Sen. Joseph McCarthy (R-WI) is still known as one of the biggest demagogues in American history to such a degree that his name is still synonymous with false personal attacks on his political enemies. Like President Donald Trump, McCarthy’s rise to power took a lot more time than his fall from grace.
Writing for The Post Crescent, McCarthy biographer Larry Tye explained that “every demagogue in American history has fallen even faster than he rose. That’s because, in the end, our democracy works.”
“Trump is hardly the first,” wrote Tye, remembering former Louisiana Gov. Huey Long and racist Gov. George Wallace, who followed.
“Each managed to stretch the electoral elasticity of American democracy to its farthest reach, but in the end the system recalibrated, swung back into balance and hurled the autocrat out. Just as it did this week,” he went on.
Their undoing wasn’t very satisfying, either. Long was killed by an assassin, and Wallace went down in history as a notorious racist.
“With McCarthy, it was fellow senators who defanged him and booze that spelled his ultimate demise,” the biographer recalled. “This time, however, the bully was toppled the way our founding fathers had hoped – at the hands of the voters.”
Tye encouraged Trump to employ the McCarthy playbook to bow out as quickly and quietly as possible gracefully. Grace, however, isn’t Trump’s strong suit.
McCarthy managed to escape without anyone officially shouting “censure” but that was essentially the Senate’s action. “Instead, they labeled it a condemnation. Asked whether he felt he’d been censured, McCarthy said with a grin, ‘Well, it wasn’t exactly a vote of confidence,’” Tye wrote.
Roy Cohn, who served as McCarthy’s lawyer, was Trump’s mentor, which is how Trump has been able to employ such McCarthy-like tactics.
“This snarling frontman was the pulsing artery, channeling to the eventual president the senator’s blueprint for everything from name-calling to manufacturing enemies and baiting the press,” Tye continued. “In the end, however, even Cohn understood that McCarthy had gone too far, and he tried unsuccessfully to restrain him during the Army-McCarthy hearings that were the senator’s undoing.”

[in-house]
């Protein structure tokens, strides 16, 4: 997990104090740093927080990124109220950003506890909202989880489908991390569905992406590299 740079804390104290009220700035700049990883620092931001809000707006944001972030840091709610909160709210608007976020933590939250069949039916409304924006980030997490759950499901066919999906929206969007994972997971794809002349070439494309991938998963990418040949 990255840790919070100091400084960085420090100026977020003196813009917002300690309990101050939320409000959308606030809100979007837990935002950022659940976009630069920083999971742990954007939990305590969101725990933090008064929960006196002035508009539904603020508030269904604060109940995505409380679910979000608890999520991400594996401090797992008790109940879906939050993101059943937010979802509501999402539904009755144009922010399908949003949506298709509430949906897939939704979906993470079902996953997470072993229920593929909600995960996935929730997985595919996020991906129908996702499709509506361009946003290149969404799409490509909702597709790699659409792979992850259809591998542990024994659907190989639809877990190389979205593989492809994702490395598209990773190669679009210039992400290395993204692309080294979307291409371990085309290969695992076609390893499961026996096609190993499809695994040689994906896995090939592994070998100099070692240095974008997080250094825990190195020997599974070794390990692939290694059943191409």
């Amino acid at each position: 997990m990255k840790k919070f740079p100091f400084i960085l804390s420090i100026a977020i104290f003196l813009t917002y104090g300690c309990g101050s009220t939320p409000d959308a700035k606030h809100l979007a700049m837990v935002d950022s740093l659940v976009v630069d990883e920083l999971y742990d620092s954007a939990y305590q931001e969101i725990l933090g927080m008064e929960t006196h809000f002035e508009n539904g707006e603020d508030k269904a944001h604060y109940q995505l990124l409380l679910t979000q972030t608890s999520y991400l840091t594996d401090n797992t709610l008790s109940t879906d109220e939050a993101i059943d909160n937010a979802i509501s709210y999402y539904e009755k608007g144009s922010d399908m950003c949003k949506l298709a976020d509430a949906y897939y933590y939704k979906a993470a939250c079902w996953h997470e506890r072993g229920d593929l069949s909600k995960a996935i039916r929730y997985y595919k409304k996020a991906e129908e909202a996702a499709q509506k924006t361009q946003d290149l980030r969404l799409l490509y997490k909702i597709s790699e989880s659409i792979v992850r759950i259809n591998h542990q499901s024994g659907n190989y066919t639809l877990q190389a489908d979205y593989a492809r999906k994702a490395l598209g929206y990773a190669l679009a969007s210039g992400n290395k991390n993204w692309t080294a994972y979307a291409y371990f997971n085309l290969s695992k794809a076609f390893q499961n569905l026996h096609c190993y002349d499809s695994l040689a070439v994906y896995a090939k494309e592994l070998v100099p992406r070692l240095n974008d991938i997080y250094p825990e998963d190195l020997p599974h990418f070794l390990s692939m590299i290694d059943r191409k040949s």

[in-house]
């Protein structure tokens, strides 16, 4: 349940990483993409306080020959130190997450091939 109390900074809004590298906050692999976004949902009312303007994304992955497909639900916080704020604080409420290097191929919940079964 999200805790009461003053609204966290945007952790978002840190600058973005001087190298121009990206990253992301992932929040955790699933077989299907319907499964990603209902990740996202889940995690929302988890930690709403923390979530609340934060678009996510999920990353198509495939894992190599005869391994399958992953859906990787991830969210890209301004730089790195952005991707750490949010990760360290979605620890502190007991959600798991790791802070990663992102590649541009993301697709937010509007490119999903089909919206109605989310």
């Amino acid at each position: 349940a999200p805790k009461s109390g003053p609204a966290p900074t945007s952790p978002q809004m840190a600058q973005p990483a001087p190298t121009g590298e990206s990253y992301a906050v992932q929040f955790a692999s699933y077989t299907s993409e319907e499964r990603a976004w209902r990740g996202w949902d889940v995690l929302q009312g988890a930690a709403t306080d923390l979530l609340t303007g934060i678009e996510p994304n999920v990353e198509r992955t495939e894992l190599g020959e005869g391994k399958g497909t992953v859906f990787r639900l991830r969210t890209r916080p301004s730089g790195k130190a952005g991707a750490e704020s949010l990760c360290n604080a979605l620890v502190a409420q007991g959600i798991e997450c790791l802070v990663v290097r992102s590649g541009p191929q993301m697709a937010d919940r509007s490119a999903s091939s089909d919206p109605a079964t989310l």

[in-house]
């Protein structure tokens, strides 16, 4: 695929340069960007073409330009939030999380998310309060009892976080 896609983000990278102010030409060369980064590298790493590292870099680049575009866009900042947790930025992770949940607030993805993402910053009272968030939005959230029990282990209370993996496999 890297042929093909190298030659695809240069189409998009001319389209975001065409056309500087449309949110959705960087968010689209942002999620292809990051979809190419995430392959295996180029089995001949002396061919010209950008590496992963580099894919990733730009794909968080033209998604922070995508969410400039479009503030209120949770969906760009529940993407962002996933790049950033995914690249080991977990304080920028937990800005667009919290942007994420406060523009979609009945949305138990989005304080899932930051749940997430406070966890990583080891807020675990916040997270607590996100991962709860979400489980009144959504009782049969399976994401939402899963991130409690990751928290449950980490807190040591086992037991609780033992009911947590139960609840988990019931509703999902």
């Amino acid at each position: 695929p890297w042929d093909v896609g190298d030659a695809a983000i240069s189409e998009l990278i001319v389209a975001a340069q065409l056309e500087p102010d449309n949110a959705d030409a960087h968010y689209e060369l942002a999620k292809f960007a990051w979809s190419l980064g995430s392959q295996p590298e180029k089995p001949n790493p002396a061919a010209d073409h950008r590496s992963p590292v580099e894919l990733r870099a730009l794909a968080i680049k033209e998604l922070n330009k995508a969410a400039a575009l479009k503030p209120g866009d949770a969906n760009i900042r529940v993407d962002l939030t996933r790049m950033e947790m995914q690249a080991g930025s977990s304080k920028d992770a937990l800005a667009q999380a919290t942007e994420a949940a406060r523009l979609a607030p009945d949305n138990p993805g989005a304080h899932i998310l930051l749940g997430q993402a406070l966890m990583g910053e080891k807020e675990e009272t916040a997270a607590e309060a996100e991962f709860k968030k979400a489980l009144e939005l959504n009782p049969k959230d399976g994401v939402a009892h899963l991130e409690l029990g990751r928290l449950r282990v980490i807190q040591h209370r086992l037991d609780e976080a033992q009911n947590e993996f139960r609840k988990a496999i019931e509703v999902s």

It only took five years before his fellow senators rebuked him, though it’s unclear how long it will take for the GOP Senate to turn against Trump. Already, Senate Majority Leader Mitch McConnell (R-KY) is threatening President-elect Joe Biden that he won’t be allowed to staff his cabinet with the people he wants. There are questions about whether the Senate will be able to function at all under McConnell’s continued refusal to govern.
Like with Trump, “most fellow senators knew from the start that McCarthy was a political racketeer,” said Tye. “Nobody was more amazed than the senator himself that simply waving his hand and pointing to an empty briefcase could ignite a holy war against imagined Communist saboteurs. But declaring that the emperor had no clothes took a courage few had while the public still believed he was resplendent.”
Ultimately, it was only after McCarthy had offended so many of his colleagues and the public turned against him that his political career was done.
“Even President Eisenhower, McCarthy’s longtime enabler, delighted in the senator’s downfall. The old war hero ended one of his weekly meetings with Republican legislators by asking whether they had heard the yarn going around Washington: ‘It’s no longer McCarthyism, it’s McCarthywasm,’” Tye said.
He closed by asking if Trump was listening. He likely isn’t, but he probably should be.
Read the full editorial at the The Post Crescent.